Understanding Windows Workflow Foundation (WF) and its complexities

I gave a talk at the Greensville Spartanburg Developers Guild last night on Windows Workflow Foundation. The talk covers the basics of WF, including the fact that WF is not basic at all, it has a lot of complexities that have to be mastered to build real applications. There is a lot of power there and it makes sense to use it for workflow oriented enterprise applications, but this is not something you decide to adopt for a couple of conditionals and a loop in your business processing layer.

You can get the slides and demos here:SlidesDemos

The more I work with WF, the more comfortable I get with it, but also the more I become convinced that they need a WF-Lite version. There are several key things I highlight in this talk that seem much more complex than they need to be. I understand the reasoning of some of these things, mostly tied to the fact that:

WF manages workflow scheduling and execution using threads from the thread pool

WF supports dehydrating your workflow when it is idle, persisting it to a persistence provider (SQL Server supported out of the box), and unloading it from memory

WF supports logging tracking information to a persistent store to know what workflows/activities are running when and what their state is.

The thing is that not all systems that could benefit from the abstracted design model of WF need these things. But by having these things, it means that certain aspects, particularly communicating with the executing workflow, are much harder than calling from one chunk of code to another in a standard .NET application. If we had a WF-Lite that provided the design time experience (with improvements… see below), but let the app control workflow instantiation and synchronous execution, this technology could apply to even more applications than it will in its current incarnation.

Some of the things that I find people have the hardest time groking are:

1. Presentation of workflow constructs as “Properties”. A property is a first class construct of a type in .NET. It has a very precise meaning, as compared to events and methods. In WF, there are a lot of things that are exposed in the designer through the Properties window that are not really properties. They are events or event handler methods that are in your workflow or activities that you are hooking up. Event handlers should show up in the events view to be consistent with other design experiences in VS, and because that is where they belong. Instead, they show up in both the properties view and sometimes in the events view and it makes it confusing as a coder what the heck the designer is creating for you. WF is for developers, so speak the developers lingo dammit.

2. Code Conditions – a bool is just a bool. If you need to hook up an activity that depends on a condition (i.e. IfElse, While, ConditionalActivityGroup, etc.), you should be able to define either a method that returns a bool and point to it, or you should be able to define a bool property and point to it. The model of having to have an event defined that takes a ConditionalEventArgs, hooking up an event handler to that event, and then setting the event argument Result property to true/false just leaves people going “Whahuhhhh????”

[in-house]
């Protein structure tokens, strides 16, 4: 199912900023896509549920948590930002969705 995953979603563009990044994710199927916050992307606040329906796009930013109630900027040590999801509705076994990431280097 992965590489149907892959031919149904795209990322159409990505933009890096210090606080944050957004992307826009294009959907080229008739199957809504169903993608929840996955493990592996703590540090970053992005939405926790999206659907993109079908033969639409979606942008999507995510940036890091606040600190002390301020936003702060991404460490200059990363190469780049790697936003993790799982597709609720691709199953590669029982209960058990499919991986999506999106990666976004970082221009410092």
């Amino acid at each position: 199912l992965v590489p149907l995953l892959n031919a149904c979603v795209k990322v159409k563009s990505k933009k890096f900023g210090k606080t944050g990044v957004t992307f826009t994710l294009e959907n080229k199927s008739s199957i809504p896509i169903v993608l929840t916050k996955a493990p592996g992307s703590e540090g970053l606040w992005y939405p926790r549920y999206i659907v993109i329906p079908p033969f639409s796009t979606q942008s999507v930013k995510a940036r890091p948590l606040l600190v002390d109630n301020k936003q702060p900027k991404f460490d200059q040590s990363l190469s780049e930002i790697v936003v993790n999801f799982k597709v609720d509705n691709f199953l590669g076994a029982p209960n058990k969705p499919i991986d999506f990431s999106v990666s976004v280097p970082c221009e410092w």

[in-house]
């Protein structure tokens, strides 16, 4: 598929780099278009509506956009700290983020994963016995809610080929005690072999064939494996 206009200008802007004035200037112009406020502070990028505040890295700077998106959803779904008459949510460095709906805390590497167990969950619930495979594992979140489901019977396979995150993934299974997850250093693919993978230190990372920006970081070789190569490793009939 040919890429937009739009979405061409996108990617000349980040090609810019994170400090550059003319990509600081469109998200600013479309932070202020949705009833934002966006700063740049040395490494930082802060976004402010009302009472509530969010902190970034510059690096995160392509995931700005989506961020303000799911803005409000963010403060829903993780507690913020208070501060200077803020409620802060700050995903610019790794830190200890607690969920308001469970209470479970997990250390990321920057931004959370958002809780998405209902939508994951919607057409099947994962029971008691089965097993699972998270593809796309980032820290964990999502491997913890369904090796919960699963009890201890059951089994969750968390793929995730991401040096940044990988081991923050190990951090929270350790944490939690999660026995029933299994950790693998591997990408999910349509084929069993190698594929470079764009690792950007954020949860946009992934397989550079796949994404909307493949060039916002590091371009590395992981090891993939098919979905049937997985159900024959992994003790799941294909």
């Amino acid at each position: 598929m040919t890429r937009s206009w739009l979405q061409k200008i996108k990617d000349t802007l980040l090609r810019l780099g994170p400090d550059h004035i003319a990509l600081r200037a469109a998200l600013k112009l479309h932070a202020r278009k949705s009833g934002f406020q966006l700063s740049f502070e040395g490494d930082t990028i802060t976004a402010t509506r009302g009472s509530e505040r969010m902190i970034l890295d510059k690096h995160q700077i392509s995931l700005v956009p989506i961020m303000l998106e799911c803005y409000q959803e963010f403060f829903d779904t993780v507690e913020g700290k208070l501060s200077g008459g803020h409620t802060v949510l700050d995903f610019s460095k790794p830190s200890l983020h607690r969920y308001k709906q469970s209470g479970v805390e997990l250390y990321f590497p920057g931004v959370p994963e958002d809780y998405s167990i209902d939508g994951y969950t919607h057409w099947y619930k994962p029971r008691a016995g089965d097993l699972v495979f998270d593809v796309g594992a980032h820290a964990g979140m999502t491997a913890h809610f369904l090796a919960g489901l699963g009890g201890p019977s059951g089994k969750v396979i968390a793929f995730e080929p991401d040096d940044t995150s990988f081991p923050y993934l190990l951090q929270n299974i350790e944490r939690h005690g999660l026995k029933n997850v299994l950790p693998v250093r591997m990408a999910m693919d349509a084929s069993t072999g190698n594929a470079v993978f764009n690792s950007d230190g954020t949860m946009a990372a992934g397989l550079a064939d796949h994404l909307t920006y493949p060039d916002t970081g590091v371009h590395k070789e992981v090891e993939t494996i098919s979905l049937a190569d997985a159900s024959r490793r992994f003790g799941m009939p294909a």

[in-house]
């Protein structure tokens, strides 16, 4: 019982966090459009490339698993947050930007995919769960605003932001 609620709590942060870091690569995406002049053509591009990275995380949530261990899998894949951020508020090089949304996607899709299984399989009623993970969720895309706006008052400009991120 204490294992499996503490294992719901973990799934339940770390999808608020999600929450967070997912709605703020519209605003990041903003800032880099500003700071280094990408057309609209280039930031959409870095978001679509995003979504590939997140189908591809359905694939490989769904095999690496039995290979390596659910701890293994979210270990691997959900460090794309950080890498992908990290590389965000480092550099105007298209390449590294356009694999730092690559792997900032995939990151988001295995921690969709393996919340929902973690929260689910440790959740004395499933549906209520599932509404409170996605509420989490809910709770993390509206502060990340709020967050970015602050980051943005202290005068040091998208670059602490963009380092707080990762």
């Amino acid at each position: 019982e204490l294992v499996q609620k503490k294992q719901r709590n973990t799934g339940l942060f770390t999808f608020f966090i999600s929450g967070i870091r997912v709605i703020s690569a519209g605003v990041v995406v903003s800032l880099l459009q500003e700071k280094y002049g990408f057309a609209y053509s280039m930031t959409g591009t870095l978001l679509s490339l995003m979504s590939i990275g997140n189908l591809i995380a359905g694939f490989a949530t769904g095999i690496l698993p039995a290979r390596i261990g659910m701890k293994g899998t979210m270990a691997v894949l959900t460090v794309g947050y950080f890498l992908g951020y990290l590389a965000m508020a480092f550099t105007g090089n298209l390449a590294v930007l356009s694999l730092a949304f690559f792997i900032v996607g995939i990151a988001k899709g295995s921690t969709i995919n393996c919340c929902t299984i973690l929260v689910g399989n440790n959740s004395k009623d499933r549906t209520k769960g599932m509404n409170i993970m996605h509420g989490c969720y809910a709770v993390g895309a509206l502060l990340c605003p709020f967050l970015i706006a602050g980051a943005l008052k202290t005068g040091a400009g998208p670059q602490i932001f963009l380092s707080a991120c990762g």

3. HandleExternalEvent/CallExternalMethod – The number of things you have to do to conceptually just make a simple method call from the host to the workflow or vice versa is just way too high. I like the fact that the communications are based on interfaces. That part I like from a design perspective – the workflow is sort of a layer unto itself and communicating through an interface is a good way to enforce that separation. However, the number of steps you have to go through to hook up host communication scenarios is just way too high. The calls from the workflow into the host are not too bad, because those just get defined as methods. But the extra steps for the events that provide calls into the workflow just pushes it over the edge.

If you are not familiar with this model, the steps include:

– Define an event argument type to carry parameters (only needed because of the chosen event model – this should change in my opinion) that derives from ExternalDataEventArgs

– Define an interface marked with the ExternalDataExchange attribute

– Define an event on that interface of the type EventHandler, where T is your event argument type

– Hook up the interface and the event to the HandleExternalEvent activity in your workflow that you want to be the call point for the call from the host into the workflow

– Define a class in the host application that implements the interface

– Have a way to fire the event in that class when you want to call into the workflow (a trigger/fire method)

– Register the ExternalDataExchangeService with the runtime when you start it up

– Register an instance of the class that implements the interface with the ExternalDataExchangeService instance that you registered with the runtime

– Finally, trigger the event from the host application at the point where you want to call into the workflow

All of this amounts to what? A simple method call with parameters into the workflow. This is where the attendees jaws usually hit the floor.

Am I wrong here? Isn’t this a little more complex than it needs to be for most apps?